If I were a restaurant owner, I might be hesitant to allow customers to blow aromatic flavored vapor around (how strong is the aroma?), or as a theater owner I might want to keep vapor out of the air where I was projecting, but it doesn’t sound like we have the same public health arguments that got government involved last time. What if vaping becomes mainstream and non-vapers become vapers? Is it worse for us than the coffee shop being so central in our culture?Report

    • Avatar North in reply to Troublesome Frog says:

      My limited experience (I don’t smoke) has been quite positive. I highly dislike cigarette smoke and have an excellent sense of smell.
      I sat across a table from an acquaintance who has switched to vaping. The exhaled steam is visible white steam for about two seconds before it dissipates. Next to the user I got a whiff of the flavor before it dissipated as well. I haven’t noticed much lingering smell and I was in what I’d consider an average room as far as ventilation goes.

      I’d conclude that anyone outdoors who complains about vaping is absolutely full of it.Report

      • Avatar Troublesome Frog in reply to North says:

        Very cool. Sounds like if it caught on like cigarette smoking, it probably wouldn’t be much trouble (until people who vape start spontaneously combusting 10 years from now because of something we don’t know about it today).

        I suppose I’d be bothered by that trend primarily because of the aesthetics of it. I’m of the newer non-smoking generations, but I grew up just before the crossover where people smoked all over the place and we knew it was bad for you. So I don’t have the fond memories of enjoying smoking, but I do have a lot of crappy memories of being soaked in cigarette odor. Seeing it come back would be really weird from a visual association standpoint. If that’s the worst I can say about it, that’s pretty good.Report

      • Avatar North in reply to North says:

        I’m there with you. Going to the gay bars in the aughts meant that your clothes absolutely reeked of cigarettes when you got home and reeked of it even in the hamper (Sunday Laundry was mandatory). When they dropped the boom on bar smoking and the smokers were banished outside I was ecstatic (but alas, mostly over the bar thing).
        My only complaint about vaping is to wish it had happened ten or even twenty years earlier.Report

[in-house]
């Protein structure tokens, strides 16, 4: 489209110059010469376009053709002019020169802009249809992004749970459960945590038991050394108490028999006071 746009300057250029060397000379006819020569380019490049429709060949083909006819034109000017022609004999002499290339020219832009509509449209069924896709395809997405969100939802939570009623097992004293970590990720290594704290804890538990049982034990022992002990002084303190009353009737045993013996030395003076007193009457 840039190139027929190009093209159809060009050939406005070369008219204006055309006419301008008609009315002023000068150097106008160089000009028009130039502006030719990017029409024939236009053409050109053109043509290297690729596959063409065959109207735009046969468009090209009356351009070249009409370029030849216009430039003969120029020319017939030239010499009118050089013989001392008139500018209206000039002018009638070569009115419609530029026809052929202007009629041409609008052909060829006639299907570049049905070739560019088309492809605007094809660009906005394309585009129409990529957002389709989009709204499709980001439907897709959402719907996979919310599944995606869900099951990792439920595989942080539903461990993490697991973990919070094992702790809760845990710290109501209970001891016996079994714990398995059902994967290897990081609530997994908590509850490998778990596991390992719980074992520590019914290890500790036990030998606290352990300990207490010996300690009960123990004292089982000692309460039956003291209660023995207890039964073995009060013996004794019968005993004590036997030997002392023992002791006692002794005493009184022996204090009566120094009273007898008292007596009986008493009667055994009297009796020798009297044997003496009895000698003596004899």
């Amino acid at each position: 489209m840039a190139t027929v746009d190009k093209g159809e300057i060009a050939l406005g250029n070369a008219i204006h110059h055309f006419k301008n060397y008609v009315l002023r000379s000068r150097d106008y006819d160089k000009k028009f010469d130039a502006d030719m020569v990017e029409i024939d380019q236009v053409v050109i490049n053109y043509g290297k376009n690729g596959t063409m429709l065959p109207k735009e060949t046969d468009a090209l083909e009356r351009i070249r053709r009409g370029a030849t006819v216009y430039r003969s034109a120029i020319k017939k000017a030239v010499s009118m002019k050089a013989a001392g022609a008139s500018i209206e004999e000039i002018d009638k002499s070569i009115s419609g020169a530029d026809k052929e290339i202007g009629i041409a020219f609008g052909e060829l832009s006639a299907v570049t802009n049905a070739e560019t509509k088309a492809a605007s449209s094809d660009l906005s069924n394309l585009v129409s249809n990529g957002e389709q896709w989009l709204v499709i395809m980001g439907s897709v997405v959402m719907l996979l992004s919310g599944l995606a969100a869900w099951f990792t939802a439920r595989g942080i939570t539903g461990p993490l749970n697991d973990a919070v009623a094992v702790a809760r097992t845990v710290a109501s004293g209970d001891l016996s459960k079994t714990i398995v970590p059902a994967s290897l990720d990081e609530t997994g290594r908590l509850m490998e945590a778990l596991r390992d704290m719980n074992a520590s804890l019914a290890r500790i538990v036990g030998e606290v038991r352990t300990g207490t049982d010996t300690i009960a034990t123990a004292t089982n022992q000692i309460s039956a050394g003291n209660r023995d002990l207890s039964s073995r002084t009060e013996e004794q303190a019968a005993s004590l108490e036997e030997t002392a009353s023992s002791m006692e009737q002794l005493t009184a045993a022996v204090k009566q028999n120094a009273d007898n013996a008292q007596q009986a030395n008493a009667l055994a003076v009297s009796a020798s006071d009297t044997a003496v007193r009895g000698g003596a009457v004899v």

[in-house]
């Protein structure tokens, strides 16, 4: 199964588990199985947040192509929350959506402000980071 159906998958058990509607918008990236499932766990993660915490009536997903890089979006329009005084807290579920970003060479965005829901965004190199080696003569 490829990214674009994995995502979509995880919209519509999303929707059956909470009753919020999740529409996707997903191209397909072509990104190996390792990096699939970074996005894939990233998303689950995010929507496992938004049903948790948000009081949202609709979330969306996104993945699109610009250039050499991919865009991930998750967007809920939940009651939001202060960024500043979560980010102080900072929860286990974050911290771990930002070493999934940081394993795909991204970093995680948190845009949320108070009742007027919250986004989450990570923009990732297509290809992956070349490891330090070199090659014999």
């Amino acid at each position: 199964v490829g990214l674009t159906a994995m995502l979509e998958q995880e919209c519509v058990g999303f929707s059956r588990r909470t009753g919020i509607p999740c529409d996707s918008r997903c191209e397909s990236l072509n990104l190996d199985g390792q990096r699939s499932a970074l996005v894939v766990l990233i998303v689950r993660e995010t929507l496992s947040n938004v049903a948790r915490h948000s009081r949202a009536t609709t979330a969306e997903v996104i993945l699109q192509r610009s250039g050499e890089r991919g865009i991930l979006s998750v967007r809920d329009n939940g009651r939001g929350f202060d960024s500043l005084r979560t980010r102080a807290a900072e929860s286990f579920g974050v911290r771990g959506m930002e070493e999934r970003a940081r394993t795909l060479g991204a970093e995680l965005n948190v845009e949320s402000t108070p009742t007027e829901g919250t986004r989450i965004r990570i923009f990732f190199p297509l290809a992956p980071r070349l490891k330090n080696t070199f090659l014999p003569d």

• Avatar Brandon Berg in reply to North says:

        Huh. For some reason it surprises me that there was a lot of smoking going on in gay bars, but I looked it up and it turns out that gay people—and bisexuals even more so—have unusually high rates of smoking.Report

    • My wife really, really hates cigarette smoke and smoking. I’ve smoked in her presence maybe ten times over the course of our marriage. While she still wants me to go outside to vape, she will sometimes come out to join me. Her father, a former smoker who hates cigarettes more than she does, did the same when I was visiting.

      That’s not to say that there’s no odor. There is, but one huge thing is that there is no noticeable lingering odor at all. It’s not like cigarette smoke that just kind of gets everywhere. and casts a general odor.

      The health risks of the vapor are pretty much non-existent by second-hand. Like I said in the post, they put animals in there for eighteen month stretches in unrealistically dire scenarios and the only results were temporary. There could be long term effects, but given how transient the overall effects are there doesn’t seem to be any of reason to believe so. For second-handers, at least. I could see it causing long-term problems for the vapers themselves, though there is as yet no indication that the vaping itself will.

      I can actually totally understand why restaurants would want to keep it out regardless, and why customers might prefer it. Honestly, I would be really happy if it were left to individual establishments to decide. That’s unrealistic as it’s becoming increasingly clear that ultimately they will fall under the same regime as cigarettes.

      Is it worse for us than the coffee shop being so central in our culture?

      Probably, because by most accounts nicotine is worse than caffeine. I suspect, however, that a 5-10% fall in the population that smokes would likely be a public health improvement even if 60% of the population vapes I think that’s why the anti-vaping folks are increasingly hanging their hats on the gateway theory.